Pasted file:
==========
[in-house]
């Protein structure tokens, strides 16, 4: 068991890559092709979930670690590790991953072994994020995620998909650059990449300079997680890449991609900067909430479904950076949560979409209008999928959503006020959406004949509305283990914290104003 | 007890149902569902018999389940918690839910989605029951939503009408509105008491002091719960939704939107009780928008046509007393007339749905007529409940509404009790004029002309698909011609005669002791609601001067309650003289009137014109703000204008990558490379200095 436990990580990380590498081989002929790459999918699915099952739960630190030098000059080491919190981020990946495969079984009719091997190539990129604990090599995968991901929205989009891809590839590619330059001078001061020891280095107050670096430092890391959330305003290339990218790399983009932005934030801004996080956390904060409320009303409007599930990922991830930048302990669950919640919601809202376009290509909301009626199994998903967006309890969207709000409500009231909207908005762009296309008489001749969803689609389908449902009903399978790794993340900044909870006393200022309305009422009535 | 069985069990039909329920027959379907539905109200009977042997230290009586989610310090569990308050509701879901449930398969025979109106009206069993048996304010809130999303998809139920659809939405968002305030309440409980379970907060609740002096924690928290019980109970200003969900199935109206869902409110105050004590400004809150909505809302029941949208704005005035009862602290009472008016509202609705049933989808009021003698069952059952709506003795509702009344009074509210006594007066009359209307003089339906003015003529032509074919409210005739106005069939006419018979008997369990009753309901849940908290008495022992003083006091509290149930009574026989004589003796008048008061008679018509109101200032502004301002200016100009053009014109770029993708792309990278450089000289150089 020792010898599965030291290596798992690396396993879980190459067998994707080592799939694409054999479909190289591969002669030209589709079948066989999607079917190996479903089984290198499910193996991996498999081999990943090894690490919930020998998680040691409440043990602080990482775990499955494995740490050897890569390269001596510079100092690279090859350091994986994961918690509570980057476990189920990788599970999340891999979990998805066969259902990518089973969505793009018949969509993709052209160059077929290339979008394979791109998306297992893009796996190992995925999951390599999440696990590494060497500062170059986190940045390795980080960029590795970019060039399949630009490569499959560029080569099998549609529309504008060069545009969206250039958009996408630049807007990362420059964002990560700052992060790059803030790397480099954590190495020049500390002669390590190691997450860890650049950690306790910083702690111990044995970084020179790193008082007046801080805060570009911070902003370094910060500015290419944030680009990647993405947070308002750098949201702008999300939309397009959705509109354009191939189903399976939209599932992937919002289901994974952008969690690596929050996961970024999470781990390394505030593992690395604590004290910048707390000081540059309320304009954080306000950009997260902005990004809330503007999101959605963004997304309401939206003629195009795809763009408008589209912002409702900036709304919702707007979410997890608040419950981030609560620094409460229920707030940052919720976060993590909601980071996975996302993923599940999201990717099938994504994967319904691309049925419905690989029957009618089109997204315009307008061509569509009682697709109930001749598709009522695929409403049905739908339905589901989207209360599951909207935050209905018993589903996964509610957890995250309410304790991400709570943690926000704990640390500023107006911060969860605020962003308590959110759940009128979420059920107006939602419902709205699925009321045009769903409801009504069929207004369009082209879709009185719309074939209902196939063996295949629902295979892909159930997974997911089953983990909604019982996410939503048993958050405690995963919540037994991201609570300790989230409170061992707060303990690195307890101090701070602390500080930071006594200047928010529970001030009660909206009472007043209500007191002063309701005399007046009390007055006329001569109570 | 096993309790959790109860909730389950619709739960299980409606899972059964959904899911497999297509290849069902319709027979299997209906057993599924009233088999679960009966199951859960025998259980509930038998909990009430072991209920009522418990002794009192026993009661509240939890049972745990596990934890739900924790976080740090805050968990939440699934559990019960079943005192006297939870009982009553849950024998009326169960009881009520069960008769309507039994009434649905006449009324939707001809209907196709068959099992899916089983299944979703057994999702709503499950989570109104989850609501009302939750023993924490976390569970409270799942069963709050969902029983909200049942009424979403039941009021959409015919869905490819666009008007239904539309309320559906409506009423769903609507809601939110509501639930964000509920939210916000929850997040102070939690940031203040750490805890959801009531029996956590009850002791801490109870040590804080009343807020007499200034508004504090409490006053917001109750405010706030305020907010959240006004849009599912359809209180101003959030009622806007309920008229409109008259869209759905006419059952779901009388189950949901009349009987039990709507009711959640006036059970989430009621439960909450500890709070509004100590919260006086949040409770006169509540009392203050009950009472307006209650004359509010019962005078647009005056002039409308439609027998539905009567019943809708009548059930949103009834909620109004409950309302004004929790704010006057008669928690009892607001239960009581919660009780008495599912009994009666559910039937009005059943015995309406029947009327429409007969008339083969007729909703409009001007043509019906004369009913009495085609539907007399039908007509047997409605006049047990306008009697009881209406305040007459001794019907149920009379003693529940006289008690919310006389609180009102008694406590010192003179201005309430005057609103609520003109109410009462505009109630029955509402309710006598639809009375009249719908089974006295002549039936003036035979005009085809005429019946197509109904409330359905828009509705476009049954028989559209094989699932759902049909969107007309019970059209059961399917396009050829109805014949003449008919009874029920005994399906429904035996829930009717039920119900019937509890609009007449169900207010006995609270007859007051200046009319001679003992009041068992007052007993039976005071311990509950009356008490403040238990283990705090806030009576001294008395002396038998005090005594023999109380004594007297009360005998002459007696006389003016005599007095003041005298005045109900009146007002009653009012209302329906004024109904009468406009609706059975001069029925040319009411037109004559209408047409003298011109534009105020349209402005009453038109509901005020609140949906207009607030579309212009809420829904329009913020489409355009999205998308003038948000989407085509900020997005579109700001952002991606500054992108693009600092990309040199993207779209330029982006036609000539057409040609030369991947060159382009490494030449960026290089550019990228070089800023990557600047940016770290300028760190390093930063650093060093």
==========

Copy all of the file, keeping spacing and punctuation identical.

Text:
[in-house]
């Protein structure tokens, strides 16, 4: 068991890559092709979930670690590790991953072994994020995620998909650059990449300079997680890449991609900067909430479904950076949560979409209008999928959503006020959406004949509305283990914290104003 | 007890149902569902018999389940918690839910989605029951939503009408509105008491002091719960939704939107009780928008046509007393007339749905007529409940509404009790004029002309698909011609005669002791609601001067309650003289009137014109703000204008990558490379200095 436990990580990380590498081989002929790459999918699915099952739960630190030098000059080491919190981020990946495969079984009719091997190539990129604990090599995968991901929205989009891809590839590619330059001078001061020891280095107050670096430092890391959330305003290339990218790399983009932005934030801004996080956390904060409320009303409007599930990922991830930048302990669950919640919601809202376009290509909301009626199994998903967006309890969207709000409500009231909207908005762009296309008489001749969803689609389908449902009903399978790794993340900044909870006393200022309305009422009535 | 069985069990039909329920027959379907539905109200009977042997230290009586989610310090569990308050509701879901449930398969025979109106009206069993048996304010809130999303998809139920659809939405968002305030309440409980379970907060609740002096924690928290019980109970200003969900199935109206869902409110105050004590400004809150909505809302029941949208704005005035009862602290009472008016509202609705049933989808009021003698069952059952709506003795509702009344009074509210006594007066009359209307003089339906003015003529032509074919409210005739106005069939006419018979008997369990009753309901849940908290008495022992003083006091509290149930009574026989004589003796008048008061008679018509109101200032502004301002200016100009053009014109770029993708792309990278450089000289150089 020792010898599965030291290596798992690396396993879980190459067998994707080592799939694409054999479909190289591969002669030209589709079948066989999607079917190996479903089984290198499910193996991996498999081999990943090894690490919930020998998680040691409440043990602080990482775990499955494995740490050897890569390269001596510079100092690279090859350091994986994961918690509570980057476990189920990788599970999340891999979990998805066969259902990518089973969505793009018949969509993709052209160059077929290339979008394979791109998306297992893009796996190992995925999951390599999440696990590494060497500062170059986190940045390795980080960029590795970019060039399949630009490569499959560029080569099998549609529309504008060069545009969206250039958009996408630049807007990362420059964002990560700052992060790059803030790397480099954590190495020049500390002669390590190691997450860890650049950690306790910083702690111990044995970084020179790193008082007046801080805060570009911070902003370094910060500015290419944030680009990647993405947070308002750098949201702008999300939309397009959705509109354009191939189903399976939209599932992937919002289901994974952008969690690596929050996961970024999470781990390394505030593992690395604590004290910048707390000081540059309320304009954080306000950009997260902005990004809330503007999101959605963004997304309401939206003629195009795809763009408008589209912002409702900036709304919702707007979410997890608040419950981030609560620094409460229920707030940052919720976060993590909601980071996975996302993923599940999201990717099938994504994967319904691309049925419905690989029957009618089109997204315009307008061509569509009682697709109930001749598709009522695929409403049905739908339905589901989207209360599951909207935050209905018993589903996964509610957890995250309410304790991400709570943690926000704990640390500023107006911060969860605020962003308590959110759940009128979420059920107006939602419902709205699925009321045009769903409801009504069929207004369009082209879709009185719309074939209902196939063996295949629902295979892909159930997974997911089953983990909604019982996410939503048993958050405690995963919540037994991201609570300790989230409170061992707060303990690195307890101090701070602390500080930071006594200047928010529970001030009660909206009472007043209500007191002063309701005399007046009390007055006329001569109570 | 096993309790959790109860909730389950619709739960299980409606899972059964959904899911497999297509290849069902319709027979299997209906057993599924009233088999679960009966199951859960025998259980509930038998909990009430072991209920009522418990002794009192026993009661509240939890049972745990596990934890739900924790976080740090805050968990939440699934559990019960079943005192006297939870009982009553849950024998009326169960009881009520069960008769309507039994009434649905006449009324939707001809209907196709068959099992899916089983299944979703057994999702709503499950989570109104989850609501009302939750023993924490976390569970409270799942069963709050969902029983909200049942009424979403039941009021959409015919869905490819666009008007239904539309309320559906409506009423769903609507809601939110509501639930964000509920939210916000929850997040102070939690940031203040750490805890959801009531029996956590009850002791801490109870040590804080009343807020007499200034508004504090409490006053917001109750405010706030305020907010959240006004849009599912359809209180101003959030009622806007309920008229409109008259869209759905006419059952779901009388189950949901009349009987039990709507009711959640006036059970989430009621439960909450500890709070509004100590919260006086949040409770006169509540009392203050009950009472307006209650004359509010019962005078647009005056002039409308439609027998539905009567019943809708009548059930949103009834909620109004409950309302004004929790704010006057008669928690009892607001239960009581919660009780008495599912009994009666559910039937009005059943015995309406029947009327429409007969008339083969007729909703409009001007043509019906004369009913009495085609539907007399039908007509047997409605006049047990306008009697009881209406305040007459001794019907149920009379003693529940006289008690919310006389609180009102008694406590010192003179201005309430005057609103609520003109109410009462505009109630029955509402309710006598639809009375009249719908089974006295002549039936003036035979005009085809005429019946197509109904409330359905828009509705476009049954028989559209094989699932759902049909969107007309019970059209059961399917396009050829109805014949003449008919009874029920005994399906429904035996829930009717039920119900019937509890609009007449169900207010006995609270007859007051200046009319001679003992009041068992007052007993039976005071311990509950009356008490403040238990283990705090806030009576001294008395002396038998005090005594023999109380004594007297009360005998002459007696006389003016005599007095003041005298005045109900009146007002009653009012209302329906004024109904009468406009609706059975001069029925040319009411037109004559209408047409003298011109534009105020349209402005009453038109509901005020609140949906207009607030579309212009809420829904329009913020489409355009999205998308003038948000989407085509900020997005579109700001952002991606500054992108693009600092990309040199993207779209330029982006036609000539057409040609030369991947060159382009490494030449960026290089550019990228070089800023990557600047940016770290300028760190390093930063650093060093």